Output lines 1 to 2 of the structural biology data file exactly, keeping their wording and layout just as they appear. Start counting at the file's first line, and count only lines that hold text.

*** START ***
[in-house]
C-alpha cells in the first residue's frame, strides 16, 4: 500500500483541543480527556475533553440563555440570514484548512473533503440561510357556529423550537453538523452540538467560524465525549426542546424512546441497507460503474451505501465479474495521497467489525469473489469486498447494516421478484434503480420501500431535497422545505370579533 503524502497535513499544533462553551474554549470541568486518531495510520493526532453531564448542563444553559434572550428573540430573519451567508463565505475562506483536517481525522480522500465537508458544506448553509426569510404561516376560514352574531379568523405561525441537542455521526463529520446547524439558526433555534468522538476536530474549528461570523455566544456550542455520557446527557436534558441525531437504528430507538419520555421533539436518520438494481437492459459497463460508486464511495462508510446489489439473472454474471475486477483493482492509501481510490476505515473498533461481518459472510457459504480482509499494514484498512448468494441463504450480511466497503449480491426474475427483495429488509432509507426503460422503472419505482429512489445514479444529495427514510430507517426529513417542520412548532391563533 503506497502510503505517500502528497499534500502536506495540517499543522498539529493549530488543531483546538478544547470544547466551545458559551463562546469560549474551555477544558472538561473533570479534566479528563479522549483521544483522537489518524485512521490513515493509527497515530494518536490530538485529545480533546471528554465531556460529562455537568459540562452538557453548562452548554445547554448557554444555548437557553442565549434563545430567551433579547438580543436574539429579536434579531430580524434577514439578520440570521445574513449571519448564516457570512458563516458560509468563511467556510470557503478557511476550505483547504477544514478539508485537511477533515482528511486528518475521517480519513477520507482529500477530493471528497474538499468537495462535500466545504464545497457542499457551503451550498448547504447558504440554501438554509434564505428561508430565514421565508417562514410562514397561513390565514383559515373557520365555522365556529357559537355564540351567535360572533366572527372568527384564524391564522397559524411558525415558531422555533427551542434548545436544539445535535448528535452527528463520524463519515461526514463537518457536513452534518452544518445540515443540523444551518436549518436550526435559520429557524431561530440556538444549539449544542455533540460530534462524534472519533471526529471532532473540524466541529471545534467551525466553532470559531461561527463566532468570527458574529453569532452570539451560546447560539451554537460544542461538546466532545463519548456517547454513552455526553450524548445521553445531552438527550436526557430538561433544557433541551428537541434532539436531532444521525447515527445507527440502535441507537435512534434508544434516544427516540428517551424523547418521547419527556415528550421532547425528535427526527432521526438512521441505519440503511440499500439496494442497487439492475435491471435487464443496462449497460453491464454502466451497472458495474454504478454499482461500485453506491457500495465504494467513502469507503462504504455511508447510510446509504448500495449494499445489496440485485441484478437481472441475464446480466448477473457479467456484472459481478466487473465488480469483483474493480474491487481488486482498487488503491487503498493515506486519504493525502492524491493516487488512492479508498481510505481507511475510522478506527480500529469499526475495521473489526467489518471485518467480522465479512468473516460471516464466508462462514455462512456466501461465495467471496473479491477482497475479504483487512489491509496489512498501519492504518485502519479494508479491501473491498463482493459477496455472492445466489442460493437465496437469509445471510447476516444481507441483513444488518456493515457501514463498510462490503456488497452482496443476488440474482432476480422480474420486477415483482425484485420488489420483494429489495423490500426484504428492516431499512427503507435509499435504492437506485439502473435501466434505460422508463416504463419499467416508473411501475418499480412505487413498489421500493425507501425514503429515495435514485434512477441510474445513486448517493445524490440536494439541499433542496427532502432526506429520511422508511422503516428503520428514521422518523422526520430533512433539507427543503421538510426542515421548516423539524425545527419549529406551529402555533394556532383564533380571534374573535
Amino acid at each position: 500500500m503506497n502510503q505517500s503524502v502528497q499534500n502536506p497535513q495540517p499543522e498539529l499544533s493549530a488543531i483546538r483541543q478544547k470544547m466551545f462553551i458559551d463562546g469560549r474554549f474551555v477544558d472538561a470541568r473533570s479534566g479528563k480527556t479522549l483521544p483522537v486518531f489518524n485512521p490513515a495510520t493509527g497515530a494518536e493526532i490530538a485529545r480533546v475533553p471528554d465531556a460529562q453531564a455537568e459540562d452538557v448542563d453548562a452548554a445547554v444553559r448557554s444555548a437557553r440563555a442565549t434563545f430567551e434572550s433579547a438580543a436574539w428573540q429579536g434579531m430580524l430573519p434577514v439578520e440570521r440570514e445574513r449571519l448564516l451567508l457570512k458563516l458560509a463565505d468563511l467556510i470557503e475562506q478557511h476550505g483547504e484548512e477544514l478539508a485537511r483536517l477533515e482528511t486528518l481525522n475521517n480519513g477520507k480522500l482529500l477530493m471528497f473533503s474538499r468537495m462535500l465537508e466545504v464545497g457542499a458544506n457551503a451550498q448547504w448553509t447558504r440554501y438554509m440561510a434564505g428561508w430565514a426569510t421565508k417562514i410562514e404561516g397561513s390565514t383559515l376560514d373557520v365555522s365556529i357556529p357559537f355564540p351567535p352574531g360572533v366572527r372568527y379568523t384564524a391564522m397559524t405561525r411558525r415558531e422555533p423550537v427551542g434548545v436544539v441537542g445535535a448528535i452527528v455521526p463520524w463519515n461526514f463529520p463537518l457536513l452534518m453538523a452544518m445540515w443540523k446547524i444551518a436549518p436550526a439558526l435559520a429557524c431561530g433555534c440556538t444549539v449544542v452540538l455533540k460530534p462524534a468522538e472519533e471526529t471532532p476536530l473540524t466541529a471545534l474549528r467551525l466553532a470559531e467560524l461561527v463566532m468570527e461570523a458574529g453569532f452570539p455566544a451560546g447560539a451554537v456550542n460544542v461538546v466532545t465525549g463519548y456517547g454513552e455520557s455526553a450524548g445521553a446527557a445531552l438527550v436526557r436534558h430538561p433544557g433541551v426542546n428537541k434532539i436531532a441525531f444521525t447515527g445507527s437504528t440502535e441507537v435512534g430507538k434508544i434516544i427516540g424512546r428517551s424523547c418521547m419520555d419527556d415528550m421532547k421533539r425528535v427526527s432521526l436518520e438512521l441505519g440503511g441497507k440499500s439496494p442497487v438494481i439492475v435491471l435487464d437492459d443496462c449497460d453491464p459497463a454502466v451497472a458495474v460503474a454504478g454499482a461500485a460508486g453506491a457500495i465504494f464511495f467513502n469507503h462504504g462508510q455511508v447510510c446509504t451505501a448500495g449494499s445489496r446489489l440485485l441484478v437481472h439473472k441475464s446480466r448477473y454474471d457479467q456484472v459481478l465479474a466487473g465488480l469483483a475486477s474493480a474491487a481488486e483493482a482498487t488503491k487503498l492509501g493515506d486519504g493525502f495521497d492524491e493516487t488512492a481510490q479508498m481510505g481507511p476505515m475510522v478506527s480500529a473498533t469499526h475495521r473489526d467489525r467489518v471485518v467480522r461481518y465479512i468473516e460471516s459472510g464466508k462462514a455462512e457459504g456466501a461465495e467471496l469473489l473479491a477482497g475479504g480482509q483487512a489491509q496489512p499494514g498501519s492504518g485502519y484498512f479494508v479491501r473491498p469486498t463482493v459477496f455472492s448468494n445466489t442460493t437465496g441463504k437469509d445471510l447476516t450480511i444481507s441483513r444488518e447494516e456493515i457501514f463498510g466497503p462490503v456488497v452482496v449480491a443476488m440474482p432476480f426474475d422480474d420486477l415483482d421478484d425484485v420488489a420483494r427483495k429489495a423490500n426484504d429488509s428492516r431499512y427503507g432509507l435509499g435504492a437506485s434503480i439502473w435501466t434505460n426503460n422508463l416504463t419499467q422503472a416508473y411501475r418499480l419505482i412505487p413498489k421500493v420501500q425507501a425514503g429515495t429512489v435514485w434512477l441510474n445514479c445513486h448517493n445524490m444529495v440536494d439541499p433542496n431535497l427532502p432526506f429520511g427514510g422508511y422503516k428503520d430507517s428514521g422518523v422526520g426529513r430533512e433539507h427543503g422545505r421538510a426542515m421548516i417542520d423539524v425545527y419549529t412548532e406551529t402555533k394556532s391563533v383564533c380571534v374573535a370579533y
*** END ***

[in-house]
C-alpha cells in the first residue's frame, strides 16, 4: 500500500483541543480527556475533553440563555440570514484548512473533503440561510357556529423550537453538523452540538467560524465525549426542546424512546441497507460503474451505501465479474495521497467489525469473489469486498447494516421478484434503480420501500431535497422545505370579533 503524502497535513499544533462553551474554549470541568486518531495510520493526532453531564448542563444553559434572550428573540430573519451567508463565505475562506483536517481525522480522500465537508458544506448553509426569510404561516376560514352574531379568523405561525441537542455521526463529520446547524439558526433555534468522538476536530474549528461570523455566544456550542455520557446527557436534558441525531437504528430507538419520555421533539436518520438494481437492459459497463460508486464511495462508510446489489439473472454474471475486477483493482492509501481510490476505515473498533461481518459472510457459504480482509499494514484498512448468494441463504450480511466497503449480491426474475427483495429488509432509507426503460422503472419505482429512489445514479444529495427514510430507517426529513417542520412548532391563533 503506497502510503505517500502528497499534500502536506495540517499543522498539529493549530488543531483546538478544547470544547466551545458559551463562546469560549474551555477544558472538561473533570479534566479528563479522549483521544483522537489518524485512521490513515493509527497515530494518536490530538485529545480533546471528554465531556460529562455537568459540562452538557453548562452548554445547554448557554444555548437557553442565549434563545430567551433579547438580543436574539429579536434579531430580524434577514439578520440570521445574513449571519448564516457570512458563516458560509468563511467556510470557503478557511476550505483547504477544514478539508485537511477533515482528511486528518475521517480519513477520507482529500477530493471528497474538499468537495462535500466545504464545497457542499457551503451550498448547504447558504440554501438554509434564505428561508430565514421565508417562514410562514397561513390565514383559515373557520365555522365556529357559537355564540351567535360572533366572527372568527384564524391564522397559524411558525415558531422555533427551542434548545436544539445535535448528535452527528463520524463519515461526514463537518457536513452534518452544518445540515443540523444551518436549518436550526435559520429557524431561530440556538444549539449544542455533540460530534462524534472519533471526529471532532473540524466541529471545534467551525466553532470559531461561527463566532468570527458574529453569532452570539451560546447560539451554537460544542461538546466532545463519548456517547454513552455526553450524548445521553445531552438527550436526557430538561433544557433541551428537541434532539436531532444521525447515527445507527440502535441507537435512534434508544434516544427516540428517551424523547418521547419527556415528550421532547425528535427526527432521526438512521441505519440503511440499500439496494442497487439492475435491471435487464443496462449497460453491464454502466451497472458495474454504478454499482461500485453506491457500495465504494467513502469507503462504504455511508447510510446509504448500495449494499445489496440485485441484478437481472441475464446480466448477473457479467456484472459481478466487473465488480469483483474493480474491487481488486482498487488503491487503498493515506486519504493525502492524491493516487488512492479508498481510505481507511475510522478506527480500529469499526475495521473489526467489518471485518467480522465479512468473516460471516464466508462462514455462512456466501461465495467471496473479491477482497475479504483487512489491509496489512498501519492504518485502519479494508479491501473491498463482493459477496455472492445466489442460493437465496437469509445471510447476516444481507441483513444488518456493515457501514463498510462490503456488497452482496443476488440474482432476480422480474420486477415483482425484485420488489420483494429489495423490500426484504428492516431499512427503507435509499435504492437506485439502473435501466434505460422508463416504463419499467416508473411501475418499480412505487413498489421500493425507501425514503429515495435514485434512477441510474445513486448517493445524490440536494439541499433542496427532502432526506429520511422508511422503516428503520428514521422518523422526520430533512433539507427543503421538510426542515421548516423539524425545527419549529406551529402555533394556532383564533380571534374573535